My hour with the Man
Glenwood Springs, CO Colorado
The deep voice asked questions slowly, each word sliding through the headphones into my ears with authoritarian weight.
“Yes or no … Do you plan to smuggle illegal drugs today?”
A mass of equipment packed around me in the dark basement room gauged my responses. Cords ran from my fingers. Lenses and lasers mounted to a metal frame around my face measured every movement of my pupil, which stared back at me through a computer monitor across the table. The gray-scale image was the only light in the cubicle until it disappeared in place of a hollow, white dot in the center of the black screen. My eyes watered; it was getting tougher to keep them open. I was telling the truth, but my pulse peaked at the thought the machines might indicate otherwise. The image of my eye blipped up again. Another question split the silence.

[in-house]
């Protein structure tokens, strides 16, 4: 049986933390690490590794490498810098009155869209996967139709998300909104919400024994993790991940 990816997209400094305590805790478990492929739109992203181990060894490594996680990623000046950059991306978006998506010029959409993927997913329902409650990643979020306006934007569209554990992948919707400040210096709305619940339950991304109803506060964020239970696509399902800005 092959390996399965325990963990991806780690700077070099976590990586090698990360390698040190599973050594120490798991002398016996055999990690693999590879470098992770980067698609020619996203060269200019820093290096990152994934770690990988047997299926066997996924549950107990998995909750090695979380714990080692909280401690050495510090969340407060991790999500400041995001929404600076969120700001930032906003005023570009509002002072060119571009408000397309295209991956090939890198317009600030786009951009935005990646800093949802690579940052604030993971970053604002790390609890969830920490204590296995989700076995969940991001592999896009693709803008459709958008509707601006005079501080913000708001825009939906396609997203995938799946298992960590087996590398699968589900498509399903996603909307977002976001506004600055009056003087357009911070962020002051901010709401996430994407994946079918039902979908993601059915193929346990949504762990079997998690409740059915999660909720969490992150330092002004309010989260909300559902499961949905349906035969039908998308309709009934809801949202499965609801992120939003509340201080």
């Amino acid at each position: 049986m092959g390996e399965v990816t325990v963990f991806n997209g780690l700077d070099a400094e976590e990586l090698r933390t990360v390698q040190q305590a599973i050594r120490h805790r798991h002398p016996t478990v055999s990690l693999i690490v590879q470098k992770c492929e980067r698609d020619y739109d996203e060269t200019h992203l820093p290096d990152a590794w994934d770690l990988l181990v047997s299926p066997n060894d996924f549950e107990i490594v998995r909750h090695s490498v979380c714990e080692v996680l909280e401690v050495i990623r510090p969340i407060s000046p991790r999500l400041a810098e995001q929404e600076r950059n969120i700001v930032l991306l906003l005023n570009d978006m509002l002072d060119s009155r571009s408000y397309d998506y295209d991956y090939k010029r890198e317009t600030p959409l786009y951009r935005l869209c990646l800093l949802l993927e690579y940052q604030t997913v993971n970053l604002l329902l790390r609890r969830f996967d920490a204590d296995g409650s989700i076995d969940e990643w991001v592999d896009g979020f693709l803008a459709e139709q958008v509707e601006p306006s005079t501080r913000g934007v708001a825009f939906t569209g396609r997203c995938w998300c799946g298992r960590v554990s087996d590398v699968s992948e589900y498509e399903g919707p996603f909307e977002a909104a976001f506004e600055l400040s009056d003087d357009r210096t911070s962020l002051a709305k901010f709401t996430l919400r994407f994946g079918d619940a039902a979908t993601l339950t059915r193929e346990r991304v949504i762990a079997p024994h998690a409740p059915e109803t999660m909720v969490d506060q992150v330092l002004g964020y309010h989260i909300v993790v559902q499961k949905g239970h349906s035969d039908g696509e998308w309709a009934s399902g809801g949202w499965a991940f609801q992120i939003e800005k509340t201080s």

“Do you plan to sell bomb-making materials today?”
“No.” I wondered how the word sounded to the microphone mounted on the frame near my lips. In retrospect it sounded a bit shaky, which peaked my pulse again. Even when you know you’re innocent, it’s hard not to fear the Department of Homeland Security.
The ad in the Bozeman (Mont.) Daily Chronicle classifieds seemed harmless enough. “Participants wanted for research. $20 for an hour,” it read, listing a phone number. I’d seen the nondescript ad before, but the 20 bucks seemed more attractive after days of fruitlessly searching for a job in my new hometown.
A recording answered, instructing me to leave my name and number, and not to try to contact an actual person, as that would be impossible ” they would call me.
My phone woke me in the morning. At noon I was to report to a place near Main Street. A man gave me very specific directions for finding a basement office.
“The office will be empty,” he said. “There will be a manila envelope on the door with further instructions.”